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BIOE Seminar - Dr. Nan Xu

Event Type
Seminar/Symposium
Sponsor
Bioengineering Department
Location
Everitt Room 2310
Date
Feb 15, 2024   2:00 - 2:50 pm  
Views
103

Nan Xu, PhD 

Postdoctoral Fellow 

Dept. of Biomedical Engineering 

Georgia Institute of Technology and Emory University 

Title: Statistical learning and dynamic analysis in functional neuroimaging data 

Abstract:The Blood Oxygen Level Dependent (BOLD) brain dynamic processes measured by functional MRI have served as sensitive indicators of various brain disorders. Traditional methods focus mainly on the temporal variability of the resting brain, which limits insights into causal dynamics and their role in conditions such as post-concussive visual motion sensitivity (PCVMS). My research bridges this gap by introducing innovative statistical learning and analytical techniques to elucidate the spatiotemporal causal dynamics within brain networks in different brain conditions. The findings have illuminated key brain functions, such as attention control, and have identified potential biomarkers for PCVMS. These new methods advance our understanding of brain function and the mechanisms underlying disorders, thereby enhancing the fields of neuroimaging and therapeutic intervention.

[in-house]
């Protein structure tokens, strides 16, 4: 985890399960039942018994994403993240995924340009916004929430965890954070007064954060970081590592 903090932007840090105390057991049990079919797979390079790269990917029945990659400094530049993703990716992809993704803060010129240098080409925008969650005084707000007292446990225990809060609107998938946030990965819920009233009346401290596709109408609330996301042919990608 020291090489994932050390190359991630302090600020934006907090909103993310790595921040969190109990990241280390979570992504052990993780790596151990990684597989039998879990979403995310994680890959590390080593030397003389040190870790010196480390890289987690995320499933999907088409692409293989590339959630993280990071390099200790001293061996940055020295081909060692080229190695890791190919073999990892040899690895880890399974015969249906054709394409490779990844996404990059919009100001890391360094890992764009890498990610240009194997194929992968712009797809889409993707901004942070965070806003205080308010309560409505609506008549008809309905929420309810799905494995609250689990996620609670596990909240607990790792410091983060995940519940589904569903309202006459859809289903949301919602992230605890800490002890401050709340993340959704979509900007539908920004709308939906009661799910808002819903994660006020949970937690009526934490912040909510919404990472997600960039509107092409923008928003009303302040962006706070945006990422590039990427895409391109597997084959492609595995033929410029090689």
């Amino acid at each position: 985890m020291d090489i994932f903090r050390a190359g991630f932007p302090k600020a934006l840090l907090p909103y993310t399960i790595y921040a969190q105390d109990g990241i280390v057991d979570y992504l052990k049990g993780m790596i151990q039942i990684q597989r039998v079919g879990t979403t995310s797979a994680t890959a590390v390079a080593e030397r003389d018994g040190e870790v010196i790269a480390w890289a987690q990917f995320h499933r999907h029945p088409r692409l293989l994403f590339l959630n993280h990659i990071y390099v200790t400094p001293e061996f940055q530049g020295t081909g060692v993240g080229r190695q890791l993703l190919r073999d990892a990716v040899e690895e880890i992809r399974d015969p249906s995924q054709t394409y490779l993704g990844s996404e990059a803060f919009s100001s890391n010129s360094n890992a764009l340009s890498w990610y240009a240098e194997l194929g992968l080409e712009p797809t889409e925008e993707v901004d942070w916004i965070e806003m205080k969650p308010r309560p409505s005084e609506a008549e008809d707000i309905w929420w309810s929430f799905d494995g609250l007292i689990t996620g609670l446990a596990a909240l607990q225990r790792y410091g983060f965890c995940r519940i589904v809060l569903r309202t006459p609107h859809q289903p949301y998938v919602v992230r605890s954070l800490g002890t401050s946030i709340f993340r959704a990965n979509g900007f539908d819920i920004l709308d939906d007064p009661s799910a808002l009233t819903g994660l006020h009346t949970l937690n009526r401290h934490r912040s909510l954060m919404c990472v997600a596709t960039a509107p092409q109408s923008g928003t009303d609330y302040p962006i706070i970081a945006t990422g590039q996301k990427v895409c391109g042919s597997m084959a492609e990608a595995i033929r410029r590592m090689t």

Bio:  Dr. Nan Xu is currently a postdoctoral fellow in Biomedical Engineering at the Georgia Institute of Technology and Emory University. With a strong background as a computational scientist, her research intersects statistical learning, applied mathematics, neuroscience, and various biomedical applications. Her recent effort focuses on developing advanced machine learning models and analysis in functional neuroimaging data to provide novel insights in brain functions and diseases. Nan earned her B.S. in Electrical and Computer Engineering and B.A. in Mathematics, with a minor in Music, from the University of Rochester (2011), and received her M.Sc. (2015) and Ph.D. (2017) in Electrical and Computer Engineering with minors in Applied Mathematics and Cognitive Neuroscience from Cornell University. 

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